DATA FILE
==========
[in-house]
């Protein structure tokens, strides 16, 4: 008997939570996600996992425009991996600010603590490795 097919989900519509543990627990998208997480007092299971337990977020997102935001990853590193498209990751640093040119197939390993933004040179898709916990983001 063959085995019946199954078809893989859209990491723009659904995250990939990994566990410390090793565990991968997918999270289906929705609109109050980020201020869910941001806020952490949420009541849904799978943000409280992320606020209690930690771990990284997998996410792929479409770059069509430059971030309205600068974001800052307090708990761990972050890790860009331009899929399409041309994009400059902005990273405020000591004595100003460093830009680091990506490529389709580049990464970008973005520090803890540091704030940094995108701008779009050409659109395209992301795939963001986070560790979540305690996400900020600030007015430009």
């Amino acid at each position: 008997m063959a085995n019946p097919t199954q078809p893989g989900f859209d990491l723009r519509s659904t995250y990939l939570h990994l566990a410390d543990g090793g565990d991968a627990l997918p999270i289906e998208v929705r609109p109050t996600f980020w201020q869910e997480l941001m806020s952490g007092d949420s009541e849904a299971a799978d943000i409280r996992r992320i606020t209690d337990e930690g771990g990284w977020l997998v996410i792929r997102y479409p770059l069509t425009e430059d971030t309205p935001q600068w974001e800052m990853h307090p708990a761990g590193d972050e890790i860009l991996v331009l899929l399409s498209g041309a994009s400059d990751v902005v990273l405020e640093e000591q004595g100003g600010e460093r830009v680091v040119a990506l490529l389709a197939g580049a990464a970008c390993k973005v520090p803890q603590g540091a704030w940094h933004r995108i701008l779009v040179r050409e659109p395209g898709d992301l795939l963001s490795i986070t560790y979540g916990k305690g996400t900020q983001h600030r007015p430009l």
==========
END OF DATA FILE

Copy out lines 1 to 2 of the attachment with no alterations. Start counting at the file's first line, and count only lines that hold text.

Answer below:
[in-house]
């Protein structure tokens, strides 16, 4: 008997939570996600996992425009991996600010603590490795 097919989900519509543990627990998208997480007092299971337990977020997102935001990853590193498209990751640093040119197939390993933004040179898709916990983001 063959085995019946199954078809893989859209990491723009659904995250990939990994566990410390090793565990991968997918999270289906929705609109109050980020201020869910941001806020952490949420009541849904799978943000409280992320606020209690930690771990990284997998996410792929479409770059069509430059971030309205600068974001800052307090708990761990972050890790860009331009899929399409041309994009400059902005990273405020000591004595100003460093830009680091990506490529389709580049990464970008973005520090803890540091704030940094995108701008779009050409659109395209992301795939963001986070560790979540305690996400900020600030007015430009």